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GRE Article of the Month – September 2014

Heaven’s Gaits: What we do when we walk
By Adam Gopnik for The New Yorker

Credit: Robert S. Donovan

Photo by Erin Gamble

This article of the month is a meditation on something we do every day—walk. While that subject may sound sleep inducing, New Yorker writer Adam Gopnik infuses his writing both with pointed—yet subtle—wit and fascinating historical tidbits (did you know that walking was the top spectator sport in mid-19th century America?), ending with a philosophical, if not slightly morbid, take on walking.

The piece isn’t as dense with vocabulary as some of the other articles I’ve chosen, yet Gopnik employs an elevated style that may not be so easy to follow. (See if you can pick up on some of the pointed wit I mentioned).

GRE words to look out for include the following:

  • Enthralled
  • Oracular
  • Abstract (v.)
  • Permeates
  • Peregrination
  • Apotheosized
  • Ample
  • Contiguous

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4 Responses to GRE Article of the Month – September 2014

  1. Mehjabeen Hossain September 25, 2014 at 9:44 pm #

    Hello Chris,
    Thanks for this beautiful article.
    Took me in a journey of serenity, solitude yet (as the article said) sharing it with some unacquinted author far from me.

    Apart from the joy of reading, I want to know how can I use this for my Reading comprehension reading strategy?
    Should I maintain a time frame to read it even for the very first reading?
    Make a headline list?
    Or should I read it in a relax mood for the first time and dive into GRE reading comp mode ( reading within a timeframe, make summary, guess the Q, find the object, dissect the tone of author) for the second time reading?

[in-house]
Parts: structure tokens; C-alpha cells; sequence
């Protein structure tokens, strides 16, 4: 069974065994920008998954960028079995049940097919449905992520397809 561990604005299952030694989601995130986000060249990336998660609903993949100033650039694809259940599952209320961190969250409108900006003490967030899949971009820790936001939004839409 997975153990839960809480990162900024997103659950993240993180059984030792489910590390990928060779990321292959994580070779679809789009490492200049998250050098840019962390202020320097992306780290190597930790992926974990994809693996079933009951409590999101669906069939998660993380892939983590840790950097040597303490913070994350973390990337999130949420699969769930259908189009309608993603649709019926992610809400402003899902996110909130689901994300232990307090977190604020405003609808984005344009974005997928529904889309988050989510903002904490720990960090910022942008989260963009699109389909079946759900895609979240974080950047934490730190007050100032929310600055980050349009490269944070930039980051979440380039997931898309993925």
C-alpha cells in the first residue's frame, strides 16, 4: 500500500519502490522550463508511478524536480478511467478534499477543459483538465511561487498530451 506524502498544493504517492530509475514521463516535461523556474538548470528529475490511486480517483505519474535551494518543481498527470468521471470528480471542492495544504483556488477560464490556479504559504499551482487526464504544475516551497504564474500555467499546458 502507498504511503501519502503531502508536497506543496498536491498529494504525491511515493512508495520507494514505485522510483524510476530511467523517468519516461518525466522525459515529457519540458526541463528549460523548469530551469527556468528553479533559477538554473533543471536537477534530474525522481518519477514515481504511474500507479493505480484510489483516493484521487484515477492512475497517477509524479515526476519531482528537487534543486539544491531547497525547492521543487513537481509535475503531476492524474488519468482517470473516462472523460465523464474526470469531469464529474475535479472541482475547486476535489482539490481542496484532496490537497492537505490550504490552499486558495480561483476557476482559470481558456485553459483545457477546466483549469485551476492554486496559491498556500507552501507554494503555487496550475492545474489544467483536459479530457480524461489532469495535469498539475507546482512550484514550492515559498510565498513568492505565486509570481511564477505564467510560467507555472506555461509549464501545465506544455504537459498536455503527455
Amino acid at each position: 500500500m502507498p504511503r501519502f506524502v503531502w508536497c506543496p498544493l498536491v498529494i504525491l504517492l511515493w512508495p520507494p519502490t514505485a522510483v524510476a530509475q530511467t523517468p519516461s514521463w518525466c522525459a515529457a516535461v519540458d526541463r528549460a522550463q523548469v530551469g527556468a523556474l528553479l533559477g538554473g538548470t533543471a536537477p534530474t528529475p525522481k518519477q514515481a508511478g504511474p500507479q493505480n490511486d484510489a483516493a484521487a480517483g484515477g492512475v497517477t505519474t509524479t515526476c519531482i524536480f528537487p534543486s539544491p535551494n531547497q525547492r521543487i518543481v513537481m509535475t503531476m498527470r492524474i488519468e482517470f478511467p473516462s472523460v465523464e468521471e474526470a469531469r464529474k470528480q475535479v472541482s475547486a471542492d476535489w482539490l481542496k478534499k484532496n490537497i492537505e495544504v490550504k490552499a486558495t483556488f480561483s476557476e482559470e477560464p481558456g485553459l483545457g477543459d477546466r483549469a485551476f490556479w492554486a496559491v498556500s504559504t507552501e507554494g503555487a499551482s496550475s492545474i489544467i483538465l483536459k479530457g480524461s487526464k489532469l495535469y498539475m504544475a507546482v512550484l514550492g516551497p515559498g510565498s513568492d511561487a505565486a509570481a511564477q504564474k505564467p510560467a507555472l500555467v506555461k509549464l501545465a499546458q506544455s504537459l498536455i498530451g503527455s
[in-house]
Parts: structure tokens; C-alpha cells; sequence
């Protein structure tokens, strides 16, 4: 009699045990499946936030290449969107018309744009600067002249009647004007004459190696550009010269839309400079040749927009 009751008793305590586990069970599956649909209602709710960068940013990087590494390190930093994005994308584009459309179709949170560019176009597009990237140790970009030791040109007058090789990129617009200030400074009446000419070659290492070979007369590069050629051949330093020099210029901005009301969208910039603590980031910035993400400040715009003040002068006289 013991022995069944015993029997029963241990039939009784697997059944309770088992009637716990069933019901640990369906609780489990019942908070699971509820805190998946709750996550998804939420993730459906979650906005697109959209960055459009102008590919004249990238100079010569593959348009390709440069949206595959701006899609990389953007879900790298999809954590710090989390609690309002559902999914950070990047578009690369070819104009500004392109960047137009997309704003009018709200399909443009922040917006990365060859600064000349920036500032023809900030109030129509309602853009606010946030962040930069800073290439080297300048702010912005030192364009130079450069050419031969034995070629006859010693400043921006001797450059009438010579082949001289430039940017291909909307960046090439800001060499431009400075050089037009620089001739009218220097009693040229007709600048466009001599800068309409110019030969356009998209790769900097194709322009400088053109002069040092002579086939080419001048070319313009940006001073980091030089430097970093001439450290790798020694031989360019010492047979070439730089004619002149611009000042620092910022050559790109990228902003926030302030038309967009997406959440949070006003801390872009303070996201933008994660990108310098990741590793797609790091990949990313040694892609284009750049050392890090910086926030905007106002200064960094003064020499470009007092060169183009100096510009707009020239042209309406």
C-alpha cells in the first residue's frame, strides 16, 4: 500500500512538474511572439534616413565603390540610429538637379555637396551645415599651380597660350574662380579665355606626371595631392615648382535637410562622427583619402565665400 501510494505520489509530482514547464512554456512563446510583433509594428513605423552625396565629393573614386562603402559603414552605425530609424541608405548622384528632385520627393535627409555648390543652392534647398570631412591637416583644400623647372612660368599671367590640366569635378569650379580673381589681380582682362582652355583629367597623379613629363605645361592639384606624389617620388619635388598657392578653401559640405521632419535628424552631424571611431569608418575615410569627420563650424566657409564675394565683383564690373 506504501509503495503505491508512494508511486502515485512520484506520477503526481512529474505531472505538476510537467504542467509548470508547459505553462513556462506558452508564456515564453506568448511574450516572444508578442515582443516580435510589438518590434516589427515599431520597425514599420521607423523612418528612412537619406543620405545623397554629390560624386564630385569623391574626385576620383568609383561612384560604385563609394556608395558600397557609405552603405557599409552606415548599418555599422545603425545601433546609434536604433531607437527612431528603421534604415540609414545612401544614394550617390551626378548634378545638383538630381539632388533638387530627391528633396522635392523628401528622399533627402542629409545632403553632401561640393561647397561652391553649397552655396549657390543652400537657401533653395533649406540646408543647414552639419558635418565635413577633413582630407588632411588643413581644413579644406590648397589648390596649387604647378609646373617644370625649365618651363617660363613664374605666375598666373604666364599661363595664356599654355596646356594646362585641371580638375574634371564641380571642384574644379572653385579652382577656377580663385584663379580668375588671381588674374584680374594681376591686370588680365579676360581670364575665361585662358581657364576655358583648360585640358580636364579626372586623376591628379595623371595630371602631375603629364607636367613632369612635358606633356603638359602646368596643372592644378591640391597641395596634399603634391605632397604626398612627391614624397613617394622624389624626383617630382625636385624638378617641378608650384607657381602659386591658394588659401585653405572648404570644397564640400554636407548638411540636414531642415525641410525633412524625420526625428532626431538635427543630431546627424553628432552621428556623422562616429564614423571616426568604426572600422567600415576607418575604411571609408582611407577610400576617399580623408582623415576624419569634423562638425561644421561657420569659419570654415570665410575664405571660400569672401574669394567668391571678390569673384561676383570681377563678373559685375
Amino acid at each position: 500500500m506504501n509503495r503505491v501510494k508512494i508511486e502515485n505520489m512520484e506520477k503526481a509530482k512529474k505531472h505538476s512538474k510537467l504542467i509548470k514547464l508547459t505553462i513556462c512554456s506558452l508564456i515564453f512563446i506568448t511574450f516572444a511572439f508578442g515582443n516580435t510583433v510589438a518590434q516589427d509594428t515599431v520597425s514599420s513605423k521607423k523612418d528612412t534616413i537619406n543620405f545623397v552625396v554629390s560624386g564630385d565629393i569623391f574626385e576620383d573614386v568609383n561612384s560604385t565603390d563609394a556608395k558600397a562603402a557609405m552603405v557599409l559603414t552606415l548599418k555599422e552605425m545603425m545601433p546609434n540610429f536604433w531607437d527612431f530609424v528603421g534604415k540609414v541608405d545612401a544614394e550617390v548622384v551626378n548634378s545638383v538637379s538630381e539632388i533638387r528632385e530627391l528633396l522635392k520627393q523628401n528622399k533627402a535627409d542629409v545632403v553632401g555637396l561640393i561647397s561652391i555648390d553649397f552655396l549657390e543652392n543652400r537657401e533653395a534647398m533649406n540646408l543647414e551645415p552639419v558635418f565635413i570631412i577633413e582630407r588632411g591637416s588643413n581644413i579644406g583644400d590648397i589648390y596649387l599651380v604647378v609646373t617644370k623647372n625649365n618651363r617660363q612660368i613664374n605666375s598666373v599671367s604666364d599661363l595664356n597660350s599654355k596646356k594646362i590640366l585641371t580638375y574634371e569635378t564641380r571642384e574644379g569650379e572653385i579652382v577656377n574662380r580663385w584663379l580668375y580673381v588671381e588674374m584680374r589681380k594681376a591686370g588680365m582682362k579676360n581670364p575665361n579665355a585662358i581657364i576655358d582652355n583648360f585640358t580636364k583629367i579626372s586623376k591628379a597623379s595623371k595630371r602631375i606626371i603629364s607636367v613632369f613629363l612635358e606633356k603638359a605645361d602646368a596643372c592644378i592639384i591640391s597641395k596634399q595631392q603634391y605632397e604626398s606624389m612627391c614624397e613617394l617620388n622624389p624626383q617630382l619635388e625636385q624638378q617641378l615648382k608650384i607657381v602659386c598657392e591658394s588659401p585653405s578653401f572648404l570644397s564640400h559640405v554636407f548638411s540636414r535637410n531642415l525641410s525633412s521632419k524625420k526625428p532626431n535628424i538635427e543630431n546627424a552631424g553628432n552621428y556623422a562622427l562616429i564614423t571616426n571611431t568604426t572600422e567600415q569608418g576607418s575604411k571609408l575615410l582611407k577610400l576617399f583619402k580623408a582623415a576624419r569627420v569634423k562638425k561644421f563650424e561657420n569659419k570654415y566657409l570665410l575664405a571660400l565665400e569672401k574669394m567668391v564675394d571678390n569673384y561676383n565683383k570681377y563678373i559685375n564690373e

Thanks in advance

    • Chris Lele
      Chris Lele September 26, 2014 at 10:46 am #

      That’s a great question–something nobody has yet to ask.

      I like both approaches to reading. The contemplative–yet always engaged–approach will allow you to form deep connections between the ideas expressed in the passage. You can look up words at your leisure and allow your brain to soak up the prose, rereading certain parts, as necessary.

      While I recommend this meditative reading–mainly because it improves your reading brain–it can also be dangerous from a GRE standpoint. You wouldn’t want to get too lost in any one of the GRE passages test day :). Reading an article a second time, with a timer, and focusing on the main ideas, will help your “GRE-brain”. For some real fun–okay, this is totally subjective–you can even write your own GRE-style question based on the passage.

      Glad you liked the article 🙂

  2. Nasrin September 16, 2014 at 10:37 am #

    Hi Chris,

    I must say I loved it. As you said it was not dense in vocabulary, but the style was so gripping. Being a walker myself, I was totally lost in the vague feeling of wondering in a big city streets, exploring the ineffable connection that walking brings with self and the whole ambient nuances. The writing was like a smooth flow of exploring an unforgettable experience, with hints of subtle philosophical enlightenment.

    • Rachel Wisuri
      Rachel September 16, 2014 at 3:19 pm #

      I totally agree! 🙂

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